Woman behind me in the post office queue
I had a parcel I had to post today. It had to be today. It had to be big and awkward. I had 3 little minxes to corral, an inbound mother-in-law, a house like a bomb had gone off, birthday cakes to make, presents to wrap, cards for the girls to write, a poorly Midi, a probably-sickening Mini, and an overly-optimistic attitude that I could cope with it all. And it all started with those fatal 2 words: “I’ll just…” (doesn’t it always?)
I noticed I’d parked the car squinty (ok, it looked abandoned after a carjacking, it was so badly parked). My mother-in-law would never be able to park beside it. I figured that starting it up to move it back then forward would be an appalling waste of diesel. “Och, I’ll just nip down to the village to post the parcel, then it’ll be worth starting it up to move it”, I thought. It was a gorgeous day, all 3 minxes were well-fed and rested, so I figured they would either be ok to come with me or if I could park right outside, then they’d be ok in the car for 30 seconds.
Well, I could park literally a yard from the door and would be able to see the car from the post office counter. There were a lot of people milling around outside the door. The girls were all quite happy to sit in their seats and wait. So I made the decision to keep them strapped in their car seats, lock the car and be literally in and out, as I could watch them the whole time. I told them The Plan, grabbed the parcel and nipped in.
Well, I say nipped in. The people milling around the door were blocking it with their silly flappy jaws and stupid dogs. I think I trod on one dog as I manouevred the step. Normally I’d apologise, but you know, shouting: “Excuse me! Can you let me past, please?” and being ignored makes me a bit cross.
So I marched to the counter and waited behind another goat. Again, normally I’d think ‘Bless!’ in a well-meaning but patronising fashion about his general slowness and need for detailed instructions just to function (“No, Billy, you need to put your special number into the machine… this machine… here… look, these buttons…right put your money in your wallet… that’s it”). Today I impatiently waited the extra 15 seconds by staring and waving at the minxes.
An old woman sidled up behind me, looked me up and down with a sneer, looked again at my parcel (it was about 2ft x 2.5ft x 6″), then stepped over it and me. She carefully turned her back on me, stuck her bottom out, and did a side-shuffle so that she was now standing right in front of me. I tapped her on the shoulder. She lifted her shoulder but didn’t turn round. Not having any of this, I gently but very firmly took hold of her elbow and turned her round.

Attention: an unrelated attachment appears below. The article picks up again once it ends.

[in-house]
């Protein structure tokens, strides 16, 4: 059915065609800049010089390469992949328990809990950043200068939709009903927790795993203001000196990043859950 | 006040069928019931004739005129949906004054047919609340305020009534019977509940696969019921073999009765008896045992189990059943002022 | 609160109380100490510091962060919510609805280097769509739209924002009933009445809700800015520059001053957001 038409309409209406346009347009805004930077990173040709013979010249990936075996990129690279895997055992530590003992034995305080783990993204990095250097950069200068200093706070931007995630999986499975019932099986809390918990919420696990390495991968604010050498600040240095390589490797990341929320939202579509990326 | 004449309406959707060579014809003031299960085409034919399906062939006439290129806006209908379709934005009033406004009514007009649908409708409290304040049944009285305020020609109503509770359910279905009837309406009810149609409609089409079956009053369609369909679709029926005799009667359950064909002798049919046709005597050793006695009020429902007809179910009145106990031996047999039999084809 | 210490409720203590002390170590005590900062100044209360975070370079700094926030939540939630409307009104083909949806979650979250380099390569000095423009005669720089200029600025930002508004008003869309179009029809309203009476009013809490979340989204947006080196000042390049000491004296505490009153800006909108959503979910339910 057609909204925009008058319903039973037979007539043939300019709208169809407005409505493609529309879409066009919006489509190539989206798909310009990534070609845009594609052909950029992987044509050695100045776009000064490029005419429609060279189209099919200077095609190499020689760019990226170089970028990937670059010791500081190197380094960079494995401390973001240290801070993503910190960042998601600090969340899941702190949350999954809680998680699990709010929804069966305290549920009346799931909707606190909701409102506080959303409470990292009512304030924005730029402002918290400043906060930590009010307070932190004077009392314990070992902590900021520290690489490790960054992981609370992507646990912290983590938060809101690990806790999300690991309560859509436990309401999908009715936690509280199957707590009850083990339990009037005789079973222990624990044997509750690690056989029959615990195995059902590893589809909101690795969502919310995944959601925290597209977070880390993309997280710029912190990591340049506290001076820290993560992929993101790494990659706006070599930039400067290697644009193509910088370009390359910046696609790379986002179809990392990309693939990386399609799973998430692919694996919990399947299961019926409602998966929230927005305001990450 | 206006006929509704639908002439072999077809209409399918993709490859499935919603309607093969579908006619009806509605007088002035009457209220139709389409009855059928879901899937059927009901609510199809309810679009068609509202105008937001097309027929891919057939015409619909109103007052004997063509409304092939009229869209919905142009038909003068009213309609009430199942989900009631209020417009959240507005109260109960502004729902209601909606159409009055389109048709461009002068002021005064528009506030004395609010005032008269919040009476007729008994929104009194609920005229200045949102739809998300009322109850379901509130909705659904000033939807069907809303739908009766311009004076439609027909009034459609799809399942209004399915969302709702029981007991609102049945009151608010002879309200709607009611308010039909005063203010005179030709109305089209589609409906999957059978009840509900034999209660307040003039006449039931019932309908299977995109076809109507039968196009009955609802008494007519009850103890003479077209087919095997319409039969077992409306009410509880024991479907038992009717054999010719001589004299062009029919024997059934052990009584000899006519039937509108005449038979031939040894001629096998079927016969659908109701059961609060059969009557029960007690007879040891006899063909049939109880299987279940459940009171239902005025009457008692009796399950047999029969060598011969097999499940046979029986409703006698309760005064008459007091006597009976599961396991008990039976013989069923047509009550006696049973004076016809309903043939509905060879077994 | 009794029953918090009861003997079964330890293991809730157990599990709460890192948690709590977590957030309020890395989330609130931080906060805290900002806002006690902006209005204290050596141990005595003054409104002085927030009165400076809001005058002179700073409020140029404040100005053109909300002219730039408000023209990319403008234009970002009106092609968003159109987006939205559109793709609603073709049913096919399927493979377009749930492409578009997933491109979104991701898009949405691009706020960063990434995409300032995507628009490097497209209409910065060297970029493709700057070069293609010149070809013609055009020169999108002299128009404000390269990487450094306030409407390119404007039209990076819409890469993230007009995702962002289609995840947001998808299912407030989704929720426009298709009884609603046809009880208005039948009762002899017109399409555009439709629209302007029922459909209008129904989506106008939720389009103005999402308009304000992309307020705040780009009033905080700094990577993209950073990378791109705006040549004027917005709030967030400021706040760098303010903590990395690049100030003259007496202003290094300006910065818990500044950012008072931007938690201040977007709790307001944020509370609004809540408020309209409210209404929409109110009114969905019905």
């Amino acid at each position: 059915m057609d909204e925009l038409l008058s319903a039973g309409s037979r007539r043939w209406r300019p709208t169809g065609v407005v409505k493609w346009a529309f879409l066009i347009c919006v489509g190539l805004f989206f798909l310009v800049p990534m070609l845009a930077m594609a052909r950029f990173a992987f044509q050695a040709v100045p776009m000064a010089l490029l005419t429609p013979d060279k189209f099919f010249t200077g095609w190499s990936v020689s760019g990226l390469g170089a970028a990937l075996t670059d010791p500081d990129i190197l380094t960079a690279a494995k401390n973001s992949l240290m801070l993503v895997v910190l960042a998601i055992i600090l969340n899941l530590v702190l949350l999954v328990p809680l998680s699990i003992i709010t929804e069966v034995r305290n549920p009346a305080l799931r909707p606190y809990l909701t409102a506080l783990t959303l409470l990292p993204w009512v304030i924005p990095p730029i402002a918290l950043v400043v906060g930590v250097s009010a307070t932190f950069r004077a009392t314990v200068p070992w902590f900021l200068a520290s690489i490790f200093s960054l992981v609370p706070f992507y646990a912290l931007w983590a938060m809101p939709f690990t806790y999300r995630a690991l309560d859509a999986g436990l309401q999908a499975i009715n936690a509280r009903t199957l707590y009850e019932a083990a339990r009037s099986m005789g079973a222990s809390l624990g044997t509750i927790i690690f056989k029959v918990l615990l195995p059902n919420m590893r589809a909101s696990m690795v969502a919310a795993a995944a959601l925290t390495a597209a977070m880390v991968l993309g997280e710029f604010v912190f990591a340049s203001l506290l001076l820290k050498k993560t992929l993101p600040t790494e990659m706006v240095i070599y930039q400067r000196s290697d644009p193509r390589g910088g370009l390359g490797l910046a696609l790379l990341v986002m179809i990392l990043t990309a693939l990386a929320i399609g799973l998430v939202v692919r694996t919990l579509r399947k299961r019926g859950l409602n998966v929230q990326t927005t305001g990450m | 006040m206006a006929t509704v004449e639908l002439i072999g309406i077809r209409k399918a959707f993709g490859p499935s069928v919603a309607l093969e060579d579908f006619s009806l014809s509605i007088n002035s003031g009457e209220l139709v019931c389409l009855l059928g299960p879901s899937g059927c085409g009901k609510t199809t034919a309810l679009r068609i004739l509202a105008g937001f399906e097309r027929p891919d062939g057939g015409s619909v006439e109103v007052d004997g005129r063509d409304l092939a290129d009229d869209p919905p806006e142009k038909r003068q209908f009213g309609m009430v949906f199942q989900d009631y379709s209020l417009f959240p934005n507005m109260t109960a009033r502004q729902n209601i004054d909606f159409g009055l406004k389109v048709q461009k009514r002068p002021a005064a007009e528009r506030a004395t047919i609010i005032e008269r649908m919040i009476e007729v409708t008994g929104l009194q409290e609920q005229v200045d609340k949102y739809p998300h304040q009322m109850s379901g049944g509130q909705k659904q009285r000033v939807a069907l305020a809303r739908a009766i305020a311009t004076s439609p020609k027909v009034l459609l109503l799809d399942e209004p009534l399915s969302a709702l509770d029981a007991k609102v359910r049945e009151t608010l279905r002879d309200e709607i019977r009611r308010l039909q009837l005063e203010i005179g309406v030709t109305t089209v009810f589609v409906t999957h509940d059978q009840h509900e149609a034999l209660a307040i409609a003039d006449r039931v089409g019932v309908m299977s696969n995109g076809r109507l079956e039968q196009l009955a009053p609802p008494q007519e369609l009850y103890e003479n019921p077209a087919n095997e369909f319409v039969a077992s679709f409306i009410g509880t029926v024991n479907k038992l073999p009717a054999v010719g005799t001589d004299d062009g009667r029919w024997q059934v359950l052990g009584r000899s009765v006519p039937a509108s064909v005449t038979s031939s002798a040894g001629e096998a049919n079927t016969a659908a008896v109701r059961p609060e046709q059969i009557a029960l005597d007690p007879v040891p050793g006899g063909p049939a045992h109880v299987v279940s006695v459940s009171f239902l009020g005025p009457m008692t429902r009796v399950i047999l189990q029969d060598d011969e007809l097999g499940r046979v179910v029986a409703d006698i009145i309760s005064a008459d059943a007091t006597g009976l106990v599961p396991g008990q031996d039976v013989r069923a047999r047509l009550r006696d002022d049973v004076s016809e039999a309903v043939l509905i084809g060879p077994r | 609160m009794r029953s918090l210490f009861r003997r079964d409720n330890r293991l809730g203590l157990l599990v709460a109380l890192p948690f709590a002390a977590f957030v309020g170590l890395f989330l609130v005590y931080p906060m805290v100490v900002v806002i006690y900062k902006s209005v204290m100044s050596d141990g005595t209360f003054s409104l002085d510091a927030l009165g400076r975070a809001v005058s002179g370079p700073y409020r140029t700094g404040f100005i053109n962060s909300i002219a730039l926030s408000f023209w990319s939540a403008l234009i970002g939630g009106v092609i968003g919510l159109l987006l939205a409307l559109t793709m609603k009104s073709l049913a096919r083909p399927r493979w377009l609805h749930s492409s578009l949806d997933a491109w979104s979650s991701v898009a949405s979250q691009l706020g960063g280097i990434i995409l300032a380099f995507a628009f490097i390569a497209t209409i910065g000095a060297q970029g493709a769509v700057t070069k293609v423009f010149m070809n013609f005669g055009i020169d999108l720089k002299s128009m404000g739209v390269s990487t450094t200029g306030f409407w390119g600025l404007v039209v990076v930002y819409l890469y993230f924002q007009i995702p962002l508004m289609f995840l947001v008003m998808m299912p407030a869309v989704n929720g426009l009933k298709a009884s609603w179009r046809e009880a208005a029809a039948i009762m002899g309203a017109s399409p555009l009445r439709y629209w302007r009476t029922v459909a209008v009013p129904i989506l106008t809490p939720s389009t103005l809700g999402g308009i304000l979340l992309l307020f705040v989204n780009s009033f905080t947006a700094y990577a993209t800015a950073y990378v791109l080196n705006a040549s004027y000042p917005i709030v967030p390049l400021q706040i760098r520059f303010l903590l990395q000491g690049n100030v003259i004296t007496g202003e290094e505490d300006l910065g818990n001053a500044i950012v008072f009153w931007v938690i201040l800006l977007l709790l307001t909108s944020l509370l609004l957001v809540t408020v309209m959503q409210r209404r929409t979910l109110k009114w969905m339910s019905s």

“Excuse me, but I am waiting in the post-office queue, and I’m before you,” I said quietly, giving her an unflinching and unapologetic eyeball.
“Oh, I thought you were just standing there!” she blustered.
“No. I’m blocking the aisle, and this parcel here that you stepped over and kicked is about to be posted”. I tried to convey a tone of reasonableness, with a hint of ‘don’t make me angry; you wouldn’t like me when I’m angry’
There wasn’t really anything she could reply to that, so she stepped back again. I guess I couldn’t let it lie, so I (probably nastily) added, “Normally I wouldn’t mind, but my kids are right there and I need to get back to them right away”.
Perhaps this was why the counter assistant was so curt with me, as payback for not being nice to little old
ladies bullies. She frowned and flatly said, “It needs to go on the scales itself. Put it this way”, and motioned for me to stick it on its side. Well, that was never going to work – the scale was a little tiny square and the laws of physics (gravity) stop putting you being able to balance the few inches of a 2.5ft side of parcel on it. “It has to stand by itself!”, she trilled, almost hysterical. Wow, I thought, this is really getting to her. The postmaster came out and decided to help. I gave it 3 seconds.
“Guys, if you turn it thisway and put it diagonally, you get most contact with the scales, that’ll work”.
I got a scowl from the counter and a screech of, “But now it’s touching the glass!”
I shoogled it a bare centimetre sideways, and couldn’t help a jubilant, “Ta-da!” as it wobbled, but held its own on the scales for 3 long seconds, enough for a weight to be assessed and all hoops to be jumped.
“That’ll be £12.67!” she hissed. I swear she smirked when I fumbled putting my credit card in the right way. Damn – I may be a bit of a balancing magician, but I’m a right chip and pin Luddite-duffer.
I legged it out the shop as fast as I could, and pushed past the milling goats. My God, I think they’d bred in the meantime. There were certainly at least another 25 dogs (ok, ok, there were 3 there, total). I got in, praised all 3 for being so good and patient and not moving except for waving back to me. Mini was crying a bit, and Maxi wasn’t looking too happy.
“Our ears hurt. A car alarm kept going off” she pouted. Oh pants. No. Surely not?
“What, ours?” I asked, thinking that there were no other cars nearby. “But I didn’t hear, and I was right the other side of that piece of glass”, pointing to where I’d stood, maybe 3m away, tops. I’d definitely not heard the car alarm go off, but Midi corroborated Maxi Minx. “But what did all the people round the car do when the alarm went off?” I asked, exasperated at said people, who were now leaning on the car and making themselves quite comfy in their gossiping, despite me turning on the engine to get ready to drive off.
“Oh, they kept talking, but louder”, said poor Maxi.
Nowt like auld fools, eh? I don’t *think* they were deaf auld fools…
And the moral of the story to me is: Never, ever leave your kids in the car, even for a second.